8. To draw a circle repeat the technique learned above but instead of using the “rectangular select tool” use the “ellipse select tool” as shown. Be sure to check “fixed aspect ratio” if you desire a perfect circle.
    Gimp - Toolbox tool options bucket fill.
    Now we have a circle and a square.
    Gimp - Workspace fill circle and square.
  9. Now let’s draw something a little more complex, a horseshoe shape, just for demonstration’s sake. To begin select the “free select tool”.
    Gimp - Toolbox tool options free form select.
  10. Begin drawing your desired shape. To get a straight line click once and release, and move your mouse to the desired next point. To get a free form line click and drag the mouse in the desired pattern, when you’ve outlined everything click back on the starting point to select the shape.
    Gimp - Workspace draw free form.
    I used a combination of straight and free form lines to create a horse shoe shape, where the lines look less neat is where the freeform was. Which is a problem with free drawing with a computer mouse, it’s not very accurate and it’s very easy to make mistakes.
  11. Let’s finish by filling the horseshoe in with the same techniques we used to fill the square and circle. With the “bucket fill tool”.
    Gimp - Toolbox tool options bucket fill.
  12. Select a color by clicking the black box on the bottom of this example or in the middle of the toolbar and selecting a color. Then, using the “bucket fill tool” fill it in with the desired color.
    Gimp - Workspace fill circle, square and free form.
    To remove the selection click on the “free select tool” and click outside of your selection.

Complex shapes are now just childs play once you see how easy they are to do.

Gimp Beginner – Red Eye Removal

This tutorial shows you how easy red eye removal is using GIMP (Gimp – Open source image retouching and editing tool.). Red eye removal is so simple, it is just a matter of selecting the right filter.

  1. First we need to locate a picture to remove red eye from. Do this by opening the picture with the red eye by: Go to File then Open…
    Gimp - Open file menu.
  2. Locate the file you need to correct, In my case it was located on the desktop, click “open”.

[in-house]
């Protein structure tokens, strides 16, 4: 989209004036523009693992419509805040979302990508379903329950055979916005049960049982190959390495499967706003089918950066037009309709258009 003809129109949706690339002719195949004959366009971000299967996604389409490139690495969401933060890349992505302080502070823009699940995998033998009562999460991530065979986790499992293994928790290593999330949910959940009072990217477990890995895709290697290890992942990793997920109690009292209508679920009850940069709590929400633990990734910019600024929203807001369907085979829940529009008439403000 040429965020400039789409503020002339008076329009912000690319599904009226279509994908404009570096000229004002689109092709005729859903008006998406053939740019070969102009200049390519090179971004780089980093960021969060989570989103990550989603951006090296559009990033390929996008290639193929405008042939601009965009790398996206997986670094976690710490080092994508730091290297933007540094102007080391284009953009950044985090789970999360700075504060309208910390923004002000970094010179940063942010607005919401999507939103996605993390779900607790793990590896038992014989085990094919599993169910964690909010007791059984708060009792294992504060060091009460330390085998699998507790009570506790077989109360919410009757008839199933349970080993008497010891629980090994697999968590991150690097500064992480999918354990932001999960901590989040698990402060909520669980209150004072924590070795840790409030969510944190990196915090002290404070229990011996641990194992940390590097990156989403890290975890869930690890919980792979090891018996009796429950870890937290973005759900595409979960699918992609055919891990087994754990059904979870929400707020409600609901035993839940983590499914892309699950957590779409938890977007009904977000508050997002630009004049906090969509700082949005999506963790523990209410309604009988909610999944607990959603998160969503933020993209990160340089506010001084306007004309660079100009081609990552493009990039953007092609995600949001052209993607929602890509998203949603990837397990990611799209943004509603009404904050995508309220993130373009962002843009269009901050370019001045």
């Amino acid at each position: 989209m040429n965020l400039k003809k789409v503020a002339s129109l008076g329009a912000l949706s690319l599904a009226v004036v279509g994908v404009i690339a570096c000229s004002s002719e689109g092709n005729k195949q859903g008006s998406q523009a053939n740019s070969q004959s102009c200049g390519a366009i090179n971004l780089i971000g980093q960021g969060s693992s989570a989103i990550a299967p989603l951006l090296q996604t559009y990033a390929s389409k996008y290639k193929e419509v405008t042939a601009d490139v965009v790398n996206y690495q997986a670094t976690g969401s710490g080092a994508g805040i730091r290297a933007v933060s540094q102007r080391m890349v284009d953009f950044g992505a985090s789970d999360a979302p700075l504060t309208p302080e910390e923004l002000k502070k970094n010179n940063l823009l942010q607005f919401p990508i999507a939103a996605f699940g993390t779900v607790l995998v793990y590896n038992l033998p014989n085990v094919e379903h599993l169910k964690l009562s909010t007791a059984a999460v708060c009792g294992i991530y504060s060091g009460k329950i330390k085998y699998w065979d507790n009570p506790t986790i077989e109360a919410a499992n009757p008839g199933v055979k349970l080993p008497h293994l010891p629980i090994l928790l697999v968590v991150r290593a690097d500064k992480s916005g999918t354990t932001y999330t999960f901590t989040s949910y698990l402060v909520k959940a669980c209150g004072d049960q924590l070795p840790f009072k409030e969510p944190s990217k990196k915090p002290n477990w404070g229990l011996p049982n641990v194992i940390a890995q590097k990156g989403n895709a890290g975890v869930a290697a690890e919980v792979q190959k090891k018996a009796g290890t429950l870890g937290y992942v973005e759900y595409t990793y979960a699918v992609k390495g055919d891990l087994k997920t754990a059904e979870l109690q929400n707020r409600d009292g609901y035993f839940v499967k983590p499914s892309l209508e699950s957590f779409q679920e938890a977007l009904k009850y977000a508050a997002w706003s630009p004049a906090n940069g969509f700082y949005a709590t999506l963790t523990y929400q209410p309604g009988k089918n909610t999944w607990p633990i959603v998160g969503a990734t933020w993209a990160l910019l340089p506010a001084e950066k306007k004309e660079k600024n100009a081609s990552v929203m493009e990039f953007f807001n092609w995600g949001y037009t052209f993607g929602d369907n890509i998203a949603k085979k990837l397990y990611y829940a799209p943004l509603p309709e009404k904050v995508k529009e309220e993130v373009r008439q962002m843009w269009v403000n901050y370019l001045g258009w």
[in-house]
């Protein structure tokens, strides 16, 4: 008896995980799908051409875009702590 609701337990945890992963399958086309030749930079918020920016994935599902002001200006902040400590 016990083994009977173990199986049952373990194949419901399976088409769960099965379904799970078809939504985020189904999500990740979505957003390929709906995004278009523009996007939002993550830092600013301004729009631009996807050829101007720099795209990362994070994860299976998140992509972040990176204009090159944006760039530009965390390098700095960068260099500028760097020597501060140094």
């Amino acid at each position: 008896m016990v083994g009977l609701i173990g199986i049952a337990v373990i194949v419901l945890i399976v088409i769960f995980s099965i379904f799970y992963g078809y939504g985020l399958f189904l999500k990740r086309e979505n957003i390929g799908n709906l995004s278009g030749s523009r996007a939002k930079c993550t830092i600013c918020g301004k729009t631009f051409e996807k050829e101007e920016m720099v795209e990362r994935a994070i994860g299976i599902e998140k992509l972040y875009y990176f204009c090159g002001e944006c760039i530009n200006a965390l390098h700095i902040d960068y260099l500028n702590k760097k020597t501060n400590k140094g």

Gimp Select image to open.
  3. Now you have your Red eye image that needs to be corrected. Now, to get down to business, getting rid of those demonic eyes. To do this go to Filters, then enhance, then select “Red eye removal…”
    Gimp - Selecting Red Eye Removal from enhanced filters menu.
  4. After opening this, you should immediately get the following window with options to remove your red eye.
    Gimp - Red eye removal preview.
  5. Adjusting the threshold slider will give you different color ranges and results. For us, using around 50 seems to do the trick without altering our color too much. Click “ok” to apply the filter.
    Gimp - Red eye removal preview with low threshold.
    Gimp - Red eye removal preview with high threshold.
    Gimp - Red eye removal preview with medium threshold.
  6. See how the red eye is removed? That’s what we’re aiming for, normal blue eyes without any red lasers shooting out of them.
    Gimp - Red eye removal filter applied.

Wow that was easy, even a tennager can do it. Oh right, your teenager already knows how and now so do you.

Quicktime

Learn how to install and setup the QuickTime Player with this tutorial. The player is a free multimedia player. You can use it to view many kinds of files, including video, audio, still images, graphics, and virtual reality (VR) movies. QuickTime supports the most popular formats on the Internet for news, sports, education, movie trailers, and other entertainment. QuickTime is also a multimedia architecture that other applications can leverage. Some of the most popular software—such as iTunes, iMovie, and Final Cut Pro from Apple, as well as many third-party programs—uses the QuickTime architecture for important multimedia functions. These applications require QuickTime to be installed in order to function properly.

A powerful multimedia technology with a built-in media player, the player lets you view Internet video, HD movie trailers, and personal media in a wide range of file formats. And it lets you enjoy them in remarkably high quality. With its simple design and easy-to-use controls, the player makes everything you watch even more enjoyable. Its clean, uncluttered interface never gets in the way of what you’re watching. Want to speed through a movie or slow things down? A handy slider lets you set playback from 1/2x to 3x the normal speed. And you can search through individual movie frames quickly.

Video from your digital camera or mobile phone. A movie on your Mac or PC. A media clip on a website. No matter what you’re watching or where you’re watching it, QuickTime technology makes it all possible. The player features advanced video compression technology called H.264 to deliver brilliant, crisp HD video using less bandwidth and storage. So you’ll experience pristine video quality wherever you watch your movies or videos.

Please note this is an outdated tutorial and it will be replaced soon.